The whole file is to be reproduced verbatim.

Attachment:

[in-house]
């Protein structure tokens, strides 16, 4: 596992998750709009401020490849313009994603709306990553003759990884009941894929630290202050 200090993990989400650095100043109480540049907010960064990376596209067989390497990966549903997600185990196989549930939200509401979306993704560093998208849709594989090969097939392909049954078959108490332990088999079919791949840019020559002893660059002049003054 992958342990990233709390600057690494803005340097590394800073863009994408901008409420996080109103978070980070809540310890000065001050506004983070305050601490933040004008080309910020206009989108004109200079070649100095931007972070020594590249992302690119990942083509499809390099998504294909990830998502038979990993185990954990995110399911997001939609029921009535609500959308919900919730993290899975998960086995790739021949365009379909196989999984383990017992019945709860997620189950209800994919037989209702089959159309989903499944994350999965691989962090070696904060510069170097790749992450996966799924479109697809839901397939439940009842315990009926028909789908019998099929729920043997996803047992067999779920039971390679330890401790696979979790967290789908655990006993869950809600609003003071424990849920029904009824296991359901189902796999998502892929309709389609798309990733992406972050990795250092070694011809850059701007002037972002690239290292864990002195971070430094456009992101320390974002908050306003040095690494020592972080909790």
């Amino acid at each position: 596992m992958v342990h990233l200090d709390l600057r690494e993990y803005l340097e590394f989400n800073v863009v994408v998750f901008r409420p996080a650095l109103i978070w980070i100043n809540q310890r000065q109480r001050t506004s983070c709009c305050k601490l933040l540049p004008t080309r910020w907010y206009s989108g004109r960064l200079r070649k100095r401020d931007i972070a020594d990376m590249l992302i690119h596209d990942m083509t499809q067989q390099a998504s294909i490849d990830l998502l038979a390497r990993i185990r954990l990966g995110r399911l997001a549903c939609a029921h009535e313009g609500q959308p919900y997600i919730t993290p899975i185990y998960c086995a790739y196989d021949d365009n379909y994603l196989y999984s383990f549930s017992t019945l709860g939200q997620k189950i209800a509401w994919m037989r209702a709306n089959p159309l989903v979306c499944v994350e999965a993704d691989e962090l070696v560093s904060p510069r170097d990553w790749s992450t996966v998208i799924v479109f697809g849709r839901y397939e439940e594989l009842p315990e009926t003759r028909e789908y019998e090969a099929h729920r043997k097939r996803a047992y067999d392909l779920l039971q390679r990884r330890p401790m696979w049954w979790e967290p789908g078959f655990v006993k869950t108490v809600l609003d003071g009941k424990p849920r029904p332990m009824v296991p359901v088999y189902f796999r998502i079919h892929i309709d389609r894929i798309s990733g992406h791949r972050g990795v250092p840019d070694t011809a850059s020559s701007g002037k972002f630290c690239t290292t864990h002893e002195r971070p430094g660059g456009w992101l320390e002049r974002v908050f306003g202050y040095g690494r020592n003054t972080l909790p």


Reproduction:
[in-house]
């Protein structure tokens, strides 16, 4: 596992998750709009401020490849313009994603709306990553003759990884009941894929630290202050 200090993990989400650095100043109480540049907010960064990376596209067989390497990966549903997600185990196989549930939200509401979306993704560093998208849709594989090969097939392909049954078959108490332990088999079919791949840019020559002893660059002049003054 992958342990990233709390600057690494803005340097590394800073863009994408901008409420996080109103978070980070809540310890000065001050506004983070305050601490933040004008080309910020206009989108004109200079070649100095931007972070020594590249992302690119990942083509499809390099998504294909990830998502038979990993185990954990995110399911997001939609029921009535609500959308919900919730993290899975998960086995790739021949365009379909196989999984383990017992019945709860997620189950209800994919037989209702089959159309989903499944994350999965691989962090070696904060510069170097790749992450996966799924479109697809839901397939439940009842315990009926028909789908019998099929729920043997996803047992067999779920039971390679330890401790696979979790967290789908655990006993869950809600609003003071424990849920029904009824296991359901189902796999998502892929309709389609798309990733992406972050990795250092070694011809850059701007002037972002690239290292864990002195971070430094456009992101320390974002908050306003040095690494020592972080909790």
């Amino acid at each position: 596992m992958v342990h990233l200090d709390l600057r690494e993990y803005l340097e590394f989400n800073v863009v994408v998750f901008r409420p996080a650095l109103i978070w980070i100043n809540q310890r000065q109480r001050t506004s983070c709009c305050k601490l933040l540049p004008t080309r910020w907010y206009s989108g004109r960064l200079r070649k100095r401020d931007i972070a020594d990376m590249l992302i690119h596209d990942m083509t499809q067989q390099a998504s294909i490849d990830l998502l038979a390497r990993i185990r954990l990966g995110r399911l997001a549903c939609a029921h009535e313009g609500q959308p919900y997600i919730t993290p899975i185990y998960c086995a790739y196989d021949d365009n379909y994603l196989y999984s383990f549930s017992t019945l709860g939200q997620k189950i209800a509401w994919m037989r209702a709306n089959p159309l989903v979306c499944v994350e999965a993704d691989e962090l070696v560093s904060p510069r170097d990553w790749s992450t996966v998208i799924v479109f697809g849709r839901y397939e439940e594989l009842p315990e009926t003759r028909e789908y019998e090969a099929h729920r043997k097939r996803a047992y067999d392909l779920l039971q390679r990884r330890p401790m696979w049954w979790e967290p789908g078959f655990v006993k869950t108490v809600l609003d003071g009941k424990p849920r029904p332990m009824v296991p359901v088999y189902f796999r998502i079919h892929i309709d389609r894929i798309s990733g992406h791949r972050g990795v250092p840019d070694t011809a850059s020559s701007g002037k972002f630290c690239t290292t864990h002893e002195r971070p430094g660059g456009w992101l320390e002049r974002v908050f306003g202050y040095g690494r020592n003054t972080l909790p």